In the heyday of high modernism, architects such as Le Corbusier and Mies van der Rohe extolled the aesthetic value of whiteness, which they viewed as connoting purity and simplicity. Mies van der Rohe’s Farnsworth House, for example, paired the stripped-down whiteness of its structural skeleton with expansive floor-to-ceiling windows, using the enveloping natural light to further elevate the already heavenly aspirations of the space. Today, some contemporary architects and designers have evolved the sublime aesthetics of white high modern architecture by using translucent fabric partitions, complementing the purity of the white walls with the fabrics’ ethereal play of light and shadow. Below, we discuss different design strategies for working with white fabrics in this way, and include two examples of projects that have used translucent fabrics in soothing but innovative ways.
When designing in times of quick and constant transformations, one must keep a close eye on the surge of new demands, and one must design spaces that embrace such mutability.
The presence of different ground levels requires solutions to connect them, either because of a need to adapt to the terrain or any other factor that leads to the verticalization of a building. Staircases serve the purpose of connecting the various floors and creating the building's dynamics through many different shapes, designs, and materials. When made of wood, they can also add a variety of colors and textures that contribute to the uniqueness of this element.
Cooking shows have never been more popular around the world than they are now. Whether from recipes, reality shows, or documentaries, writer Michael Pollan points out that it is not uncommon to spend more time watching than preparing our own food. This is a very curious phenomenon, as we can only imagine the tastes and smells on the other side of the screen, which the presenters often like to remind us. At the same time, when we watch something about the Middle Ages, polluted rivers, or nuclear disasters, we are relieved that there is no technology to transmit smells across the screen. In fact, when dealing with odors (more specifically the bad ones), we know how unpleasant it is to be in a space that doesn't smell good. When dealing with buildings, what are the main sources of bad smells and how can this affect our health and well-being?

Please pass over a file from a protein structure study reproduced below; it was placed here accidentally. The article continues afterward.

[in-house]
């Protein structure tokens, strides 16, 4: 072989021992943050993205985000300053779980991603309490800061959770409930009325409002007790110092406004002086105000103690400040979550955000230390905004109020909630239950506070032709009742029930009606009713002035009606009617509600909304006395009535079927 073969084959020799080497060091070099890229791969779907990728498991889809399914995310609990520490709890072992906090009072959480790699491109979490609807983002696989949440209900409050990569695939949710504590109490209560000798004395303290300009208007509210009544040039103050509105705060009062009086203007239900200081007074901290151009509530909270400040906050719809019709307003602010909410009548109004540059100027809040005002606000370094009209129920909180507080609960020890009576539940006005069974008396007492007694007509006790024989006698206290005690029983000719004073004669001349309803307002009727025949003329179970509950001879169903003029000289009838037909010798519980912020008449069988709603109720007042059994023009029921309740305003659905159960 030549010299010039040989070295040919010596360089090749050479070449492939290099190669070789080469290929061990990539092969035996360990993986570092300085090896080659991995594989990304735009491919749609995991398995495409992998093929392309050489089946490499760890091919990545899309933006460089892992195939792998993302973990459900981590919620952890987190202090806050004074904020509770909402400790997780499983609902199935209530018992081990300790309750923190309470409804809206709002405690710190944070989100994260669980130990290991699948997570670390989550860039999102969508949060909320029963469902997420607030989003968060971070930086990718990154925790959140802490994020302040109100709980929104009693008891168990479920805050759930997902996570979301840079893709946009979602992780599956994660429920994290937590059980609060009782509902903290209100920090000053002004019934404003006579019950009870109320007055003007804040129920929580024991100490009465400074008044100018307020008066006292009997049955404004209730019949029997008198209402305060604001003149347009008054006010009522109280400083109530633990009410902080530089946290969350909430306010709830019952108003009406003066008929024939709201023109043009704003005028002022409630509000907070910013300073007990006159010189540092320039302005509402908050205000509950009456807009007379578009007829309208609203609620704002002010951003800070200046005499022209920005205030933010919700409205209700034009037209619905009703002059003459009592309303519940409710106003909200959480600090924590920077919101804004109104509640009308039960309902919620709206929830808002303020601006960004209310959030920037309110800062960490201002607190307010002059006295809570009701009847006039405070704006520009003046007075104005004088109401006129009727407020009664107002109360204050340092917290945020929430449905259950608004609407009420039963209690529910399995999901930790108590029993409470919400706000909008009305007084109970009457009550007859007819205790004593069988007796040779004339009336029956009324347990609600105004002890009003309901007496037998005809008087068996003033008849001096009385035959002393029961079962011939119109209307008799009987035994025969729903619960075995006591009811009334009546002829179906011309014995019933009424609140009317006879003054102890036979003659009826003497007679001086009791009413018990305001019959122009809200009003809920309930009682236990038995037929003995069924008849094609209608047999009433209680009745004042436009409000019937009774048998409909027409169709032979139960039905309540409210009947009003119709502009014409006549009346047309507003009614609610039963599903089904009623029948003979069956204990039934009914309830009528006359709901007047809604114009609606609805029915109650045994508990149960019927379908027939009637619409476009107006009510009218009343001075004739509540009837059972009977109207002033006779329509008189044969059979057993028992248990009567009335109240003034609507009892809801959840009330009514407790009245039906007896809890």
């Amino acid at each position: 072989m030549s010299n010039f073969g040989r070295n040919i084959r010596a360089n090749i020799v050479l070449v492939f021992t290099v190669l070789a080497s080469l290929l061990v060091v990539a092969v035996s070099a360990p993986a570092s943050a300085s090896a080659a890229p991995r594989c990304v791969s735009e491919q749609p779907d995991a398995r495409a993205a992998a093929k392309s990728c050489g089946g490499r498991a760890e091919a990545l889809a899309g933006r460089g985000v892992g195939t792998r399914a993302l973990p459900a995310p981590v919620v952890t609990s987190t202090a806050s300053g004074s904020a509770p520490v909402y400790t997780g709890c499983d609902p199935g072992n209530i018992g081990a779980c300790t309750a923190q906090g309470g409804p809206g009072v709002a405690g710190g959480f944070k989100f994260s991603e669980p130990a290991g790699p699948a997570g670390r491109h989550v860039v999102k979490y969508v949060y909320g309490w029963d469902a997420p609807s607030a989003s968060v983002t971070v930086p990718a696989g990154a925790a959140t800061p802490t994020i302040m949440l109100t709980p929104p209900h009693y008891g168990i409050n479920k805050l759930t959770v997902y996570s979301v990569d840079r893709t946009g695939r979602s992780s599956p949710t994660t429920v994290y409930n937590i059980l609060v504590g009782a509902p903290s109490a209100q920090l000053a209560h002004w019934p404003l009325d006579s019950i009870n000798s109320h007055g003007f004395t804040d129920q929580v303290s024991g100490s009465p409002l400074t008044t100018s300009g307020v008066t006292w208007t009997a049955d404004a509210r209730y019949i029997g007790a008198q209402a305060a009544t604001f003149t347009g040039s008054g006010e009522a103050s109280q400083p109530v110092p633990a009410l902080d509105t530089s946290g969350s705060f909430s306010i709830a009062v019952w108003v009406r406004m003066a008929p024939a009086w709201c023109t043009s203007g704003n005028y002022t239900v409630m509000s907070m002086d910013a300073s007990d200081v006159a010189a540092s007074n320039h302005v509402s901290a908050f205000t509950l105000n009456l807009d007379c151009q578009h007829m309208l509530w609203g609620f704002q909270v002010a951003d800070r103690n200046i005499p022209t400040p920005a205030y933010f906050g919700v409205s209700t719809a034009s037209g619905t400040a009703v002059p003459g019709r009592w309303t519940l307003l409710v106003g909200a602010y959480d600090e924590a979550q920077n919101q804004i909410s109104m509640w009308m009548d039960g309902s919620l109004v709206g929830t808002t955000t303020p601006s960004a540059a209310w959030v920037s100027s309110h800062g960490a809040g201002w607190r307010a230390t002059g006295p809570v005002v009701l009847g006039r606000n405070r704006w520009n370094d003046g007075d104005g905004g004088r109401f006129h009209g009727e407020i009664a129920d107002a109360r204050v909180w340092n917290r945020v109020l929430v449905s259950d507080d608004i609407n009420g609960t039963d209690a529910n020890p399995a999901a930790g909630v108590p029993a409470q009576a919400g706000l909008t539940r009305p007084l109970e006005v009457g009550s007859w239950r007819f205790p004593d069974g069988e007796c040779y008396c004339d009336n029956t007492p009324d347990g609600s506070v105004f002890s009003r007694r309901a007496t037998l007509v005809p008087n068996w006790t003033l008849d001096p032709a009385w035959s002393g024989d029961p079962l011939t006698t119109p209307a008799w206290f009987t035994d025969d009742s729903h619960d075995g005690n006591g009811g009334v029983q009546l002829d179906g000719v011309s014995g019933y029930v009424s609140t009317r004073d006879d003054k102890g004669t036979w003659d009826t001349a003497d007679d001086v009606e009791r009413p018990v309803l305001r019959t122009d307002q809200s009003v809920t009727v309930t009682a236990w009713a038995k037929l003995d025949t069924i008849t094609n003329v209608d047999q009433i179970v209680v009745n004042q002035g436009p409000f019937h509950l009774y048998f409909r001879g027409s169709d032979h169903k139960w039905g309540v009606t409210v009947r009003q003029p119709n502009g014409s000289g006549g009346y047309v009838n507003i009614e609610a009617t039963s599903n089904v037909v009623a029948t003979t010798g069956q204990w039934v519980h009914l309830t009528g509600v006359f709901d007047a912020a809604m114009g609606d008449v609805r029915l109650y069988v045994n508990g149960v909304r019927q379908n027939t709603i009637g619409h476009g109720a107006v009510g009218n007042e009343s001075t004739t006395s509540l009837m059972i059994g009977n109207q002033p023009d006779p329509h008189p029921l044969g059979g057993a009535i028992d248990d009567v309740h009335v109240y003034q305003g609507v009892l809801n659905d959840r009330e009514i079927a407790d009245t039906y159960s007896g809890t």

Emmi Pikler was a Hungarian pediatrician who introduced, in the years after World War II, a new philosophy on early childhood care and learning for children up to the age of 3. It was after the birth of her first child that she began to question: what happens when a child is allowed to develop freely? The observed results culminated in the introduction of a new methodology.
Architects are known for returning from travel with more photos of buildings than people and for having an esoteric vocabulary of their own. Of course, these are clichés that are not always true. But something that unites most designers is the tendency to pay attention to each detail that makes up a project, be it the material that covers the facade, the junction between different floors, how the doors open, the type of window frame, how the forms were put together for concreting, and more. But a detail that often goes unnoticed – and that makes a huge difference in interior design – is baseboards.
Diversifying the materials of an interior space can greatly improve its depth and visual interest. At the same time, adding partitions or other delineations of internal space can help organize flow, circulation, and visibility. Polycarbonate, a type of lightweight, durable thermoplastic, is an excellent medium for both functions.